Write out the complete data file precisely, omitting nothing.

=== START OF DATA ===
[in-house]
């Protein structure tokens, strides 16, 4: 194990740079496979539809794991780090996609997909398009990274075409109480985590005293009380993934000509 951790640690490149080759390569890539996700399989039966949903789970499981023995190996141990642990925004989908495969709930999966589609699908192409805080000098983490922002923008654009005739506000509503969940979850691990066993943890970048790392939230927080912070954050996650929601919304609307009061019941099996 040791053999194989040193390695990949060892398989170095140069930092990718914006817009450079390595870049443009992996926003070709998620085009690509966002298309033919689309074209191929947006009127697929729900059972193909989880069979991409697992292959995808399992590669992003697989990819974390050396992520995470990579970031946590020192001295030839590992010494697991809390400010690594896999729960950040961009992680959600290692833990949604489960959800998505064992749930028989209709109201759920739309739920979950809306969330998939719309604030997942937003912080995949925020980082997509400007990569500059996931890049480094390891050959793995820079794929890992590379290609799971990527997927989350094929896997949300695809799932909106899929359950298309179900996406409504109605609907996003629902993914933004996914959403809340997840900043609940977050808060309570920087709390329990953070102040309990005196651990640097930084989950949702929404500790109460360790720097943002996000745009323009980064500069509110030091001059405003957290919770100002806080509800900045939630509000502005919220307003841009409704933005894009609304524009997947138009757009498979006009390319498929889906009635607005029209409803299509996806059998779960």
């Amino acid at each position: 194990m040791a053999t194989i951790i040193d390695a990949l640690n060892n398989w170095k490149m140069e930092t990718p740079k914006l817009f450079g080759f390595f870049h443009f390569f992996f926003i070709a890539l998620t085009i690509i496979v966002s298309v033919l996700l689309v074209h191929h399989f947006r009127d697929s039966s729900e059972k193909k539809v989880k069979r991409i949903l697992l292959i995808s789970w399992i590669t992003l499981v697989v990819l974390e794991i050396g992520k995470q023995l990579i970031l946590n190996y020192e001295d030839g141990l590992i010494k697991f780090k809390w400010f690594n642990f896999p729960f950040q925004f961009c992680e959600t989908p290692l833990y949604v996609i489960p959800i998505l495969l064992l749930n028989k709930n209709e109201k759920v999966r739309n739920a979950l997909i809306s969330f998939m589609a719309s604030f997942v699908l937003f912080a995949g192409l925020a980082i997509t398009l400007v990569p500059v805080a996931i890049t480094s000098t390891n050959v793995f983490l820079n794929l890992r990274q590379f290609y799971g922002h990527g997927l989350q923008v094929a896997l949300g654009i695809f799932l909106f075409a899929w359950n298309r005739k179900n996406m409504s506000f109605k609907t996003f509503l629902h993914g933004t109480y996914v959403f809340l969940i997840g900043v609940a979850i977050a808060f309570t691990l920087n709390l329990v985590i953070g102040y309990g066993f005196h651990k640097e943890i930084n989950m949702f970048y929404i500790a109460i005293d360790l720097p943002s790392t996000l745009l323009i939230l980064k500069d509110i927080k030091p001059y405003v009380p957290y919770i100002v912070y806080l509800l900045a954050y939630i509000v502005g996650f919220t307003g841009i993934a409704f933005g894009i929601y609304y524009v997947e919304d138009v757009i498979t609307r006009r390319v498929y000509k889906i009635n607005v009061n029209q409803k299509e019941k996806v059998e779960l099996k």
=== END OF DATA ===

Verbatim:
[in-house]
């Protein structure tokens, strides 16, 4: 194990740079496979539809794991780090996609997909398009990274075409109480985590005293009380993934000509 951790640690490149080759390569890539996700399989039966949903789970499981023995190996141990642990925004989908495969709930999966589609699908192409805080000098983490922002923008654009005739506000509503969940979850691990066993943890970048790392939230927080912070954050996650929601919304609307009061019941099996 040791053999194989040193390695990949060892398989170095140069930092990718914006817009450079390595870049443009992996926003070709998620085009690509966002298309033919689309074209191929947006009127697929729900059972193909989880069979991409697992292959995808399992590669992003697989990819974390050396992520995470990579970031946590020192001295030839590992010494697991809390400010690594896999729960950040961009992680959600290692833990949604489960959800998505064992749930028989209709109201759920739309739920979950809306969330998939719309604030997942937003912080995949925020980082997509400007990569500059996931890049480094390891050959793995820079794929890992590379290609799971990527997927989350094929896997949300695809799932909106899929359950298309179900996406409504109605609907996003629902993914933004996914959403809340997840900043609940977050808060309570920087709390329990953070102040309990005196651990640097930084989950949702929404500790109460360790720097943002996000745009323009980064500069509110030091001059405003957290919770100002806080509800900045939630509000502005919220307003841009409704933005894009609304524009997947138009757009498979006009390319498929889906009635607005029209409803299509996806059998779960």
């Amino acid at each position: 194990m040791a053999t194989i951790i040193d390695a990949l640690n060892n398989w170095k490149m140069e930092t990718p740079k914006l817009f450079g080759f390595f870049h443009f390569f992996f926003i070709a890539l998620t085009i690509i496979v966002s298309v033919l996700l689309v074209h191929h399989f947006r009127d697929s039966s729900e059972k193909k539809v989880k069979r991409i949903l697992l292959i995808s789970w399992i590669t992003l499981v697989v990819l974390e794991i050396g992520k995470q023995l990579i970031l946590n190996y020192e001295d030839g141990l590992i010494k697991f780090k809390w400010f690594n642990f896999p729960f950040q925004f961009c992680e959600t989908p290692l833990y949604v996609i489960p959800i998505l495969l064992l749930n028989k709930n209709e109201k759920v999966r739309n739920a979950l997909i809306s969330f998939m589609a719309s604030f997942v699908l937003f912080a995949g192409l925020a980082i997509t398009l400007v990569p500059v805080a996931i890049t480094s000098t390891n050959v793995f983490l820079n794929l890992r990274q590379f290609y799971g922002h990527g997927l989350q923008v094929a896997l949300g654009i695809f799932l909106f075409a899929w359950n298309r005739k179900n996406m409504s506000f109605k609907t996003f509503l629902h993914g933004t109480y996914v959403f809340l969940i997840g900043v609940a979850i977050a808060f309570t691990l920087n709390l329990v985590i953070g102040y309990g066993f005196h651990k640097e943890i930084n989950m949702f970048y929404i500790a109460i005293d360790l720097p943002s790392t996000l745009l323009i939230l980064k500069d509110i927080k030091p001059y405003v009380p957290y919770i100002v912070y806080l509800l900045a954050y939630i509000v502005g996650f919220t307003g841009i993934a409704f933005g894009i929601y609304y524009v997947e919304d138009v757009i498979t609307r006009r390319v498929y000509k889906i009635n607005v009061n029209q409803k299509e019941k996806v059998e779960l099996k």